I was happy. I'm off the hook for two more years.
The Walker has been on the car for something close to 20,000 miles, and I
was honestly not expecting it to actually be functioning by the time smog
My primary issue with the Walker is the horribly loud ticking that it and
its spring bolts make ALL THE TIME. I let the mechanic (not my usual guy)
talk me into an aftermarket Walker A-pipe because he said the two would
mate better than an OEM A-pipe and a Walker cat. BAD choice. The damned
assembly is noisy as all get-out. I almost want to smear that stupid A-pipe
with salt and chlorine in order to get it to rust out really fast so I can
justify the cost of a new OEM A-pipe and bolts.
Always good to see these reports. I make a mental note and then often
end up groups.google searching for some of Tegger's updates somewhere
down the line.
One interesting point to me: His Integra is passing smog with an 8-
year-old, 146k miles O2 sensor. I had almost talked myself into
replacing these every 50k miles, based on some suspicions on why my 91
Civic a few months ago could not get past smog.
This was interesting to me as well because I did have considerable concern
about the oxygen sensor before this test.
The original sensor was replaced on account of the Check Engine light
having come on twice with a Code 1 in the months before the first test.
The current replacement sensor has not yet tripped any codes, but it's
getting very close to the mileage where the original sensor began to give
Maybe Denso has improved their sensors since 1991. And maybe the newer
gasoline is formulated to be kinder to oxygen sensors. The original sensor
spent all of its life in the presence of MMT, which can cause deposits on
certain emissions control hardware. The new sensor has seen little MMT.
I've seen numerous recommendations both on and off-line that sensors should
be replaced every 60K as a matter of course. But at over $300 for new OEM
Denso, it seems to me that ours ought to last quite a lot longer than 60K.
And it seems like they do exceed that figure by a considerable distance.
Did you ever post your numbers when the Civic wouldn't pass?
For my 91 Civic and now 93 Civic, I can get the new OEM Denso oxygen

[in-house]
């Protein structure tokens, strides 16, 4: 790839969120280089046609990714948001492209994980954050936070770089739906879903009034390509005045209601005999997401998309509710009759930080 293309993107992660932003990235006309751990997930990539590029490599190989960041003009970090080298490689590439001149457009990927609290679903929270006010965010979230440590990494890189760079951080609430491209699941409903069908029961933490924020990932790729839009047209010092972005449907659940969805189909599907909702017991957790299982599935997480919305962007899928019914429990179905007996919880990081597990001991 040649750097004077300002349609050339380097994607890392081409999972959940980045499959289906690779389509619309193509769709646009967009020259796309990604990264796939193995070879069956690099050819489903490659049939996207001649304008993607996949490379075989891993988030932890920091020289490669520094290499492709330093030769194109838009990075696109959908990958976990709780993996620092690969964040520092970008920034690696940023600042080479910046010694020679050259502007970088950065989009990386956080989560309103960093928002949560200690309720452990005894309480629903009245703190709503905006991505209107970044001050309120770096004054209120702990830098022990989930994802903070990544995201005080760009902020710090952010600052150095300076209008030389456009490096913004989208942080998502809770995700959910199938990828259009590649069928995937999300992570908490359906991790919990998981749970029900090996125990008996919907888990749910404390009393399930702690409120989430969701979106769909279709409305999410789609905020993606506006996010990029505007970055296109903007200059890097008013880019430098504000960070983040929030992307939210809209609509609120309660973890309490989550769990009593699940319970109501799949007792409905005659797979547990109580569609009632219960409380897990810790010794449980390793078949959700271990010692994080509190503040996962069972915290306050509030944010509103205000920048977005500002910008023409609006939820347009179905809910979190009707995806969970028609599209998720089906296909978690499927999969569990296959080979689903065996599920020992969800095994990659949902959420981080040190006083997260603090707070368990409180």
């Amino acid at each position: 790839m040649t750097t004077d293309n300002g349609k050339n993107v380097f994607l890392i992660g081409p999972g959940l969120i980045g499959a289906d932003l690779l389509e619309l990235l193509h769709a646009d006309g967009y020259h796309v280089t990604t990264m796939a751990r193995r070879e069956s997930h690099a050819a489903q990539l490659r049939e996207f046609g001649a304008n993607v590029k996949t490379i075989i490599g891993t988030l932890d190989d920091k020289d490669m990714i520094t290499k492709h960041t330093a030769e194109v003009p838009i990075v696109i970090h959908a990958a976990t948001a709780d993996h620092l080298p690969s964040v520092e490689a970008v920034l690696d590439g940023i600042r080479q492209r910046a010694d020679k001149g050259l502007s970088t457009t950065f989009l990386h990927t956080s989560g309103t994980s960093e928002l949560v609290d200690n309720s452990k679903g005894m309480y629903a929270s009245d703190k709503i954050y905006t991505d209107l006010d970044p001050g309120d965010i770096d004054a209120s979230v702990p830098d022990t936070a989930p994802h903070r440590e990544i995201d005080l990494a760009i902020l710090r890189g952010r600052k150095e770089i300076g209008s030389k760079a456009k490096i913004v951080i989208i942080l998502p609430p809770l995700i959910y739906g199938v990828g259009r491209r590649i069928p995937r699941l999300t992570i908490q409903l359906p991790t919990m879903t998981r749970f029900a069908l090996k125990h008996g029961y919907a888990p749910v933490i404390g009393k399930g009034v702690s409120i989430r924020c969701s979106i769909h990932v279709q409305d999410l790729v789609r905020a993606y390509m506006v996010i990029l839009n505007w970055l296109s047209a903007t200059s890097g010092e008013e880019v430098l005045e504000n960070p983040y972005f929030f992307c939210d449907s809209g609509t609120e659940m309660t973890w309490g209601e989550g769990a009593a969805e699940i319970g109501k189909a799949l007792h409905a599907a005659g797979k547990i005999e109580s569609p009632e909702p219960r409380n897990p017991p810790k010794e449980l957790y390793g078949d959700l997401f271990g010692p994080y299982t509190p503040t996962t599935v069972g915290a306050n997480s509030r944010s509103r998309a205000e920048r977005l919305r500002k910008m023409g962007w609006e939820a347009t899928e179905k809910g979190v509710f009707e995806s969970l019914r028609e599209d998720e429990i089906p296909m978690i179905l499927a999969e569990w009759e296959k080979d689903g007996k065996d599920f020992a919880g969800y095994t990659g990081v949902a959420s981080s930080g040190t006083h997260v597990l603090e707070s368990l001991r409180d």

sensor through Amazon for about $30. www.densoproducts.com is almost
No. I had it tested several times. Mostly it failed at idle but not at
high speed. The last reading before I sold my 91 Civic (to people
living in a no emissions testing required county):
Failed idle with
HC = 460 (limit is 180)
CO = 1.8 (limit is 1.2)
My last theory is that I had air leaks at the throttle body gasket
(you could hear them using some Tygon tubing as a stethoscope). A
little Hondabond sealant fixed this. But I think the air leaks may
have resulted in rich running for so long that the O2 sensor was
fouled. I did some checking of the O2 sensor and it was not bouncing
around 0.45 volts the way certain web sites said it should. So my next
step would have been to put in a new O2 sensor. If a new sensor would
not fix it, then I think I would have done a compression test and seen
if the engine was just too old and worn to pass emissions. Miles per
gallon was still pretty good when I sold it, so it is hard to say.
At honda-tech.com I think the threads that are left unresolved most
often are the smog ones for the older Hondas.
Just for comparison, my 97 Accord Wagon EX (185000 miles) just passed its UK
MOT emissions test again with the following:
Fast idle test:
CO 0.09% (limit 0.20%)
HC 13ppm (limit 200ppm)
CO 0.13% (limit 0.30%)
As you can see, we don't have an NO test, or a 25mph test, or test HC at
idle, so we're obviously not as fussy. As far as I know the cat and other
emissions components have not been replaced ever on this car. I get about
Nonetheless, I was as happy as ever to pass emissions for another year. The
only thing I failed on was the two number plate bulbs, which were working
but "not bright enough"...
At hot idle (when the cat is actually functioning) that initial elevated
RPM lasts for only two seconds or so, just long enough to get the oil
pressure up quickly. I'm really surprised they'd try to test you on such a
AFAIK, no North American jurisdiction attempts such a thing.
OK thought I'd check this out properly as I wasn't sure of my facts. Turns
out I was wrong - according to the MOT manual at:
"fast idle test: Raise the engine speed to a fast idle between 2500 and
3000rpm and hold steady. Note the readings for CO, HC and lambda, and record
So it's a held fast idle.
That's not "idle" by /any/ stretch. I think their terminology is a bit
suspect. It actually sounds like a no-load test at cruising RPM's, which is
probably being done in lieu of a dyno test. Maybe your MoT dynos are not
set up for emissions testing.
A typical North American off-idle test is the ASM2525, which uses a dyno to
impose a 25% load on the engine at a speedometer reading of 25mph.
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